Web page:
President: Princeton Provost Amy Gutmann
here for a transcription of the Press Conference.
Amy Gutmann, Princeton's Provost, has been nominated to be
Penn's 8th president by the Executive Committee of the
Trustees, Chairman James S. Riepe announced Thursday
morning in Houston Hall. The full Board will vote on Dr.
Gutmann's appointment at its February 20 Stated Meeting.
Gutmann, 54, the Laurance S. Rockefeller University Professor
of Politics and the University Center for Human Values,
will succeed President Judith Rodin on July 1. Dr.
Rodin announced last June that she planned to step down
completing a decade.
is a brilliant scholar with a demonstrated commitment to
undergraduate and graduate education, a proven and skilled
administrator who understands the challenges of running
a major research university and an articulate spokesperson
about the essential role of higher education in our lives
and in the future of our society," said Mr. Riepe, who
chaired the search committee.
has established an extraordinary record of achievement
during her more than 25 years at Princeton, most recently
as provost. She is widely regarded as a world-class scholar
whose research addresses many of the key issues facing
our society today--from religious freedom, to race and affirmative
action, to ethics and public affairs. As Dean of the Faculty,
she was hugely effective in attracting excellent faculty
to Princeton. Colleagues speak of her with the highest
regard: ‘fair and evenhanded, courageous and willing to
take on tough problems,' ‘renowned for doing her homework, ' ‘there
are no limits to what this person can achieve.' We are
confident that Amy is the ideal person to lead Penn forward
into the next stage of its evolution," Mr. Riepe said.
has enormous energy and a dynamic spirit," Dr. Gutmann
said. "It has extraordinary academic programs that span
12 schools, all of which are located together on one beautiful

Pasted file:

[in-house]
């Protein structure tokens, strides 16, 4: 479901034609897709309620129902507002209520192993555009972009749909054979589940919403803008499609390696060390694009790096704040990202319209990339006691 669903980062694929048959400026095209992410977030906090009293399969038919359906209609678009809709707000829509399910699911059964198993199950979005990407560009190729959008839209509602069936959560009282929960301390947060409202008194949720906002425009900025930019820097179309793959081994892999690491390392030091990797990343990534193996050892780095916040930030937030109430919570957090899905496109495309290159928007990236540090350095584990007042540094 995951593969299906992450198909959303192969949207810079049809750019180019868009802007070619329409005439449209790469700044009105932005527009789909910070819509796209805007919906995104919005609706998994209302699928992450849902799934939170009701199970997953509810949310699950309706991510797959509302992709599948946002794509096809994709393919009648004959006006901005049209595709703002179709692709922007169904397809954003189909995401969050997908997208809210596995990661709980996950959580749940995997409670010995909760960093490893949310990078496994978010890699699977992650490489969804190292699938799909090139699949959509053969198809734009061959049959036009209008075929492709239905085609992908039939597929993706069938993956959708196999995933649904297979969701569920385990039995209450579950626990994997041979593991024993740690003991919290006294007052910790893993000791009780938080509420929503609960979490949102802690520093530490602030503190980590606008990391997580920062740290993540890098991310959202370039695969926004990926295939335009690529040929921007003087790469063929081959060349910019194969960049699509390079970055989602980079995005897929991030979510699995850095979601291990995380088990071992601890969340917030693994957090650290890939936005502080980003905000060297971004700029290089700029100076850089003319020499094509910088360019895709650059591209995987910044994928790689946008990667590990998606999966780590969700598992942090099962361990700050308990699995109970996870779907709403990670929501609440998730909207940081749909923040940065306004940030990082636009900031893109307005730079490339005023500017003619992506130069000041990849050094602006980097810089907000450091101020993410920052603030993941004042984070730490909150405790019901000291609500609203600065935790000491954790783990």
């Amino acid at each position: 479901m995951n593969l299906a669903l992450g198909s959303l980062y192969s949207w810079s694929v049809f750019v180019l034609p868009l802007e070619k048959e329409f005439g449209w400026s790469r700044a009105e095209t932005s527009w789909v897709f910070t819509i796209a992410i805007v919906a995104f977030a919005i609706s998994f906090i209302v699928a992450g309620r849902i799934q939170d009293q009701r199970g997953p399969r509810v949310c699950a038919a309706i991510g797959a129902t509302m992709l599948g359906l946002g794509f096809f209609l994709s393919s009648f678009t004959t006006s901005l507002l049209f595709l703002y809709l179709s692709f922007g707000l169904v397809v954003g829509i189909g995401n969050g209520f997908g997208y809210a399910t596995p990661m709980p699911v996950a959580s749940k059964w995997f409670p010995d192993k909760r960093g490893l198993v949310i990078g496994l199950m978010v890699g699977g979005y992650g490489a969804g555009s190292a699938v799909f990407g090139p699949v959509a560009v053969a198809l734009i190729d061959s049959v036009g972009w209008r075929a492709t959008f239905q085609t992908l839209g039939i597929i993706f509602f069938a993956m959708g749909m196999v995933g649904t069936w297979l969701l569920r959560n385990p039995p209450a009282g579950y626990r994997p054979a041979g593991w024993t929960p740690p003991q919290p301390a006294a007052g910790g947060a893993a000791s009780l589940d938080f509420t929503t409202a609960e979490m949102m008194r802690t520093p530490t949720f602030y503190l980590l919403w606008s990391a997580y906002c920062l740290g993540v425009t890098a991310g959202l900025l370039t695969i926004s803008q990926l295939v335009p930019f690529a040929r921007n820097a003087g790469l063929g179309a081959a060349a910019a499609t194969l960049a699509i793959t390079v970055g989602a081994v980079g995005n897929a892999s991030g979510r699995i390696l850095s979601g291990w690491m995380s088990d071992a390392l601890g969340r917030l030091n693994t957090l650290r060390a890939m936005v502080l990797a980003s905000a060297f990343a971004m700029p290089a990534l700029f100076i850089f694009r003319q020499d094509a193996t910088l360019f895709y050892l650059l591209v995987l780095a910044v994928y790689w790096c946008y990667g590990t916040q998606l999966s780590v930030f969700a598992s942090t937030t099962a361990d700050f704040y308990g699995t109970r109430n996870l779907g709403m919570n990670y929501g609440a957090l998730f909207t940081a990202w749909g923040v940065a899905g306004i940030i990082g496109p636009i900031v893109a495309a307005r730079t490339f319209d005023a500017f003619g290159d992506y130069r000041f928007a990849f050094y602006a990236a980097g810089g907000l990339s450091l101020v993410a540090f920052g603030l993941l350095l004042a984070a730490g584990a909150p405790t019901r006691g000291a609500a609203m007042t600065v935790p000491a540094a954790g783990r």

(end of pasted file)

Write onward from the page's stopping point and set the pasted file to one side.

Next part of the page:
urban campus. Under Judy Rodin's leadership, Penn has established
itself in the top rank of institutions, well positioned
to face the opportunities and the challenges that lie ahead.
I look forward with great enthusiasm to working with faculty,
students, staff, alumni and other members of the Penn family
to help the University build upon its tradition of excellence
in teaching, research and public service.
also looking forward to moving to the great city of Philadelphia," she
said, "with its wealth of cultural and historic institutions,
and to becoming an active citizen of Penn's vibrant West
Riepe noted that the Board strongly believes it has found
in Dr. Gutmann "someone to expand upon the phenomenal momentum
the University has experienced during the last decade… a
dynamic leader who is both a renowned scholar and skilled
administrator…a champion of innovative academic ventures
with a proven ability to recruit faculty of the highest
stature…someone who will grow Penn's financial resources,
enhance our entrepreneurial opportunities, and capitalize
on our many strengths."
Gutmann has been provost since 2001, serving as Princeton's
chief academic and chief budgetary officer, reporting to
the president. She is responsible for long-range planning
and for the coordination of the administrative and support
functions of the University with its academic purposes.
A faculty member there since 1976, she has taught political
philosophy, democratic theory, the history of political
thought and practical ethics.
her B.A. magna cum laude in 1971 from Radcliffe